Is Commercial Getting Caught Up in Credit Downturn?
In what may be the first hint of trouble for commercial mortgages, it appears as though delinquencies on commercial mortgage-backed securities could be on the upswing, after a period of declining delinquencies. Delinquencies on CMBS in Standard & Poor's-rated CMBS universe were up 12.7% in the second quarter. The New York credit rating agency reports that this is the first rise since December 2003, when delinquencies peaked. S&P credit analysts Larry Kay and Eric Thompson suggest that this spike could be due to the weakness of loans originated in 2006, a period of underwriting excesses. Another factor is a weakening in retail fundamentals.
For retail properties, delinquencies were up 224% in the second quarter, compared to the first quarter.
At the end of the second quarter, $1.65 billion in CMBS loans was delinquent, up from $1.46 billion in the first quarter, S&P reports. It is possible that changes in economic conditions, property fundamentals and incidents such as the 9/11 terrorist attacks can impact property performance and cause an upspike in delinquencies and to control for these other causes S&P looked at a seasonally adjusted delinquency rate.
The analysts report, "In 2005 and 2006, a period characterized by economic stability and improving property fundamentals, the seasonally adjusted delinquency rate increased to 0.8% and 0.12%, respectively. With a sound economy and positive property fundamentals, indications suggest that loan origination practices may be the cause of the higher seasonally adjusted delinquency rates in these two years. Based on our review of vintage-year activity, the industry's concerns regarding more aggressive underwriting (including higher loan-to-value ratios, lower debt service coverages, interest-only loans) in 2005, and more so in 2006, may already be affecting delinquency numbers."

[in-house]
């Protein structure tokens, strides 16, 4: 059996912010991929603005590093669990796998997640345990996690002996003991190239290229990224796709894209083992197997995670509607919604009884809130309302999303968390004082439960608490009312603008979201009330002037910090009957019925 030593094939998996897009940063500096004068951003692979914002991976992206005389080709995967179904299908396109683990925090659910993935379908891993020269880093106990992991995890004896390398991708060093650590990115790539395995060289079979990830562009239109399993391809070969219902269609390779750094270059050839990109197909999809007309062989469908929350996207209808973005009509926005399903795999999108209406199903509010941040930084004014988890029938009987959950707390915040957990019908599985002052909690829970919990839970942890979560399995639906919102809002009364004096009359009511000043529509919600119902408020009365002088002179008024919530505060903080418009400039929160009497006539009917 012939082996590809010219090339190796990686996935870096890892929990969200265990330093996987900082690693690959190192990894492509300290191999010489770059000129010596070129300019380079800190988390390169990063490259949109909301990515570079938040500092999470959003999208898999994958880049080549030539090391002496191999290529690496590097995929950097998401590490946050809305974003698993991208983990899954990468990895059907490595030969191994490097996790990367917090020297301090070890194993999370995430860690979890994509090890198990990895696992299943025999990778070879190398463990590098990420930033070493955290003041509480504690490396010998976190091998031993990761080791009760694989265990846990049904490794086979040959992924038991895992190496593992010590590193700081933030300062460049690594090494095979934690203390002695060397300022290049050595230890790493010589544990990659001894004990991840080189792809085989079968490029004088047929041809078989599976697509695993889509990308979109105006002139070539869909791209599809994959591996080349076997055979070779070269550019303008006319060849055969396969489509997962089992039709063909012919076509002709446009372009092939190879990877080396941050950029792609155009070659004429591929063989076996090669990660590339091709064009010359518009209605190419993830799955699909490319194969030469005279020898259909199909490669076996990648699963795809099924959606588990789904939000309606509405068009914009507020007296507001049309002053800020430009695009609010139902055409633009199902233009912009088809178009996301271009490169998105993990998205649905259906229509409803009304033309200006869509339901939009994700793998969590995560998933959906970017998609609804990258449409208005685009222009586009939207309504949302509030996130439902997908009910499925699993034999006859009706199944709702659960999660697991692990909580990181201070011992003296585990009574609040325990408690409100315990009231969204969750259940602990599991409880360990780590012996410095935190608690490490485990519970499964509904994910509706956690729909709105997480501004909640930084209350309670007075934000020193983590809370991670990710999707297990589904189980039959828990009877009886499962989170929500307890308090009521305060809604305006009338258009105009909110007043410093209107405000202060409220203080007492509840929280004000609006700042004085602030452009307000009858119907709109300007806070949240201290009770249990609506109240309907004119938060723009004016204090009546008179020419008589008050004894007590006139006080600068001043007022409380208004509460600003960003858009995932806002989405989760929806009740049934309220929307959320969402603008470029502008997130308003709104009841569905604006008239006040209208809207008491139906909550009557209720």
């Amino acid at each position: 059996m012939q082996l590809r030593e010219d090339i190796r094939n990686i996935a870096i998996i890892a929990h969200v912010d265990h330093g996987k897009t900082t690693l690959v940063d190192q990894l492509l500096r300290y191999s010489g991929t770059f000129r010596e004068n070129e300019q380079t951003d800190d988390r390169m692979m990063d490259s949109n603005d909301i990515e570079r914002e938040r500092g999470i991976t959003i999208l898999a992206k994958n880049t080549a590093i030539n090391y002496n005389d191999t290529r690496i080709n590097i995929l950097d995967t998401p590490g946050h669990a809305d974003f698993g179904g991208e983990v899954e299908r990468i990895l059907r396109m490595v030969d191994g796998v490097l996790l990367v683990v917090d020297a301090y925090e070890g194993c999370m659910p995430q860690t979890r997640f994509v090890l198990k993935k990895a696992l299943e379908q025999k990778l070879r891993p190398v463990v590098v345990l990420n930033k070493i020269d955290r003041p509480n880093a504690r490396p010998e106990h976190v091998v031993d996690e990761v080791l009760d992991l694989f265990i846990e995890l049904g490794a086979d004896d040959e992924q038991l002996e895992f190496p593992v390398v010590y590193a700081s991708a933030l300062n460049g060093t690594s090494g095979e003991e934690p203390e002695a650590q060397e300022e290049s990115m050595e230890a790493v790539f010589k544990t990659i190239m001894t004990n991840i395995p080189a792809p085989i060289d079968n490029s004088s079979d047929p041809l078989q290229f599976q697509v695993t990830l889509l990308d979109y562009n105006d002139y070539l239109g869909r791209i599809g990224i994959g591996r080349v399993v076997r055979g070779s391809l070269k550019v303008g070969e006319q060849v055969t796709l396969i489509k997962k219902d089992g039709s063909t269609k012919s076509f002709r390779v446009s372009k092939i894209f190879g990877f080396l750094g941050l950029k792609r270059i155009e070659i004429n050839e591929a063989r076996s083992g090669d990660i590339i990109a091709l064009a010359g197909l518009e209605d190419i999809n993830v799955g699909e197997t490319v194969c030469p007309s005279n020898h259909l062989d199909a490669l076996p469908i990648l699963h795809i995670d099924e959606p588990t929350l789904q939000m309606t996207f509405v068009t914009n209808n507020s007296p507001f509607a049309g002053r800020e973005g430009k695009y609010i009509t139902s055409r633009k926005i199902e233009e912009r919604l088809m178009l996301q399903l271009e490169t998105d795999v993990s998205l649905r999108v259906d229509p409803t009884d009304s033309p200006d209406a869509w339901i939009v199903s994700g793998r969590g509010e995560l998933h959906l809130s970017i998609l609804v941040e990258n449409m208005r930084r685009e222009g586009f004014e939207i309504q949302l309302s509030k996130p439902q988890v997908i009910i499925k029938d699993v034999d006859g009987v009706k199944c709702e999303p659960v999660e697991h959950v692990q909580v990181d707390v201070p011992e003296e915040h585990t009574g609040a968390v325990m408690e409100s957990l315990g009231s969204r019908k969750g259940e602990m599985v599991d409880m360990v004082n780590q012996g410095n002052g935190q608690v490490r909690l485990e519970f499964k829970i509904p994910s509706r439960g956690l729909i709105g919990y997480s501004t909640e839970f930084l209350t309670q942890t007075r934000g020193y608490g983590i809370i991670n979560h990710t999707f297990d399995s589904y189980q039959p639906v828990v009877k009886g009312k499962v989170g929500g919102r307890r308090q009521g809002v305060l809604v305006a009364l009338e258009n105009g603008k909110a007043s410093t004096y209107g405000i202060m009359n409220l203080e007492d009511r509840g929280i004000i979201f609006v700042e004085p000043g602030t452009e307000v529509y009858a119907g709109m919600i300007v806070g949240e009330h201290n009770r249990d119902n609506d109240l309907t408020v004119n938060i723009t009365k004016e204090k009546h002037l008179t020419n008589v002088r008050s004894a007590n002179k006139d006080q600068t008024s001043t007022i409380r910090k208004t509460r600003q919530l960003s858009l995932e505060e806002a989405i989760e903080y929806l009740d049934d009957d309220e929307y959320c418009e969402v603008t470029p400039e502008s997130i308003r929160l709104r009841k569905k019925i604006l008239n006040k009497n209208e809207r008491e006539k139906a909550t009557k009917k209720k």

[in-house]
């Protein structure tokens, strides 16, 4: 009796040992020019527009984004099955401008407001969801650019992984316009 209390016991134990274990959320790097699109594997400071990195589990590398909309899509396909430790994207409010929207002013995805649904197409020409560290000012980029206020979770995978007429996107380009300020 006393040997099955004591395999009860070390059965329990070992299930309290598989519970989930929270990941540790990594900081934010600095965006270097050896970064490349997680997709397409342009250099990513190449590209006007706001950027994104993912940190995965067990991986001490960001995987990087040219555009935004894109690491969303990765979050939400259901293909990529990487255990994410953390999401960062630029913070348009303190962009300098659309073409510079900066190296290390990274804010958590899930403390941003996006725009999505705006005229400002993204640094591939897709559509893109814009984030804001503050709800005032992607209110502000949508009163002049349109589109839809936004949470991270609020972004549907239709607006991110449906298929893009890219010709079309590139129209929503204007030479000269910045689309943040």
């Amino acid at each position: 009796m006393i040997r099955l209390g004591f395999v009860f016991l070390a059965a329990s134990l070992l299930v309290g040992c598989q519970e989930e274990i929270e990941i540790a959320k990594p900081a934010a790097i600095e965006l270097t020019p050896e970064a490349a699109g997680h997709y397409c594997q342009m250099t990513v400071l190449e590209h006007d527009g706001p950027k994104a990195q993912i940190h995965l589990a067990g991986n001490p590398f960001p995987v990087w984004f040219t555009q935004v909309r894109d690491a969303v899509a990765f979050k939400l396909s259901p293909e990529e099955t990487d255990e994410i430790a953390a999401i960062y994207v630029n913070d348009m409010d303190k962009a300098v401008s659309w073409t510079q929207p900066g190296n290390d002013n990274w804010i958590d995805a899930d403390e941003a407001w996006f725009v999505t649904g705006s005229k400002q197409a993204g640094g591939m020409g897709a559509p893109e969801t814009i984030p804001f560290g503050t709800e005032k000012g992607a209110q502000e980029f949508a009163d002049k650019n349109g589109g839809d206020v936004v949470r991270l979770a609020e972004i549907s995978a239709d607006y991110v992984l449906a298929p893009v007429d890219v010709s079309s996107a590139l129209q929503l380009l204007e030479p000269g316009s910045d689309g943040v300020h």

The rating agency is monitoring ratings on 2006 vintage CMBS deals and, while no rating action has been taken so far, is seeing an increasing number of them go delinquent, get transferred to special servicing, or appear on servicer watch lists.
The news of the day is how bad lending practices on subprime residential mortgages have led to a credit crunch in the financial markets as defaults and delinquencies on these loans started to rise as interest rates went up and the securities that the loans back have become less liquid. Early payment defaults are also a concern. Subprime lending has been around for a long time though and what is new this time around is the CDO (collateralized debt obligation) factor. CDOs are pools of debt obligations, including mortgage debt and unsecured corporate debt, that are actively managed. It is difficult to value the mortgage securities that went into CDOs, further clouding the issue.
On the commercial mortgage side, a lot of slicing and dicing has been going on, with loans being carved up and placed into different credit tranches and bought up by investors with different risk appetites. CDOs have been an outlet for many commercial mortgage loan slices, as well as whole loans, and as one Wall Street participant put it at an industry forum, "The ability to keep the CDO beast fed is dependent upon the ability to keep up the asset origination pace to sustain it." It is this sort of demand for loan product that led to excesses in underwriting on the commercial mortgage side.
Underwriting has tightened this year and those excesses now appear to be past, especially with the residential credit crunch serving as an example, but it still remains to be seen what will happen when it comes time to refinance those commercial mortgages. If there is any sort of fallout from bad lending practices on the commercial side, the CDO factor bears watching.
By property type, health care, office and industrial properties saw declines in delinquencies in the second quarter, S&P reports. Lodging, retail and multifamily properties saw a rise in delinquencies. Multifamily had the highest delinquency rate of 0.81% at the end of the second quarter, followed by lodging (0.46%), health care (0.35%), industrial (0.29%), retail (0.15%) and office (0.11%).
The increase of $82.9 million in new retail delinquencies was dispersed across 15 states. Fundamentals in the retail sector have weakened, possibly due to falling home prices and higher gas prices, the S&P analysts surmise. As well, consumer confidence could be impacted by recent terrorist attacks in the U.K. and fears of similar incidents in the U.S. Therefore S&P is anticipating at least a mild slowdown in consumer spending. One area of concern for S&P is the heating up of competition on the Las Vegas Strip, an area that has some CMBS exposure.
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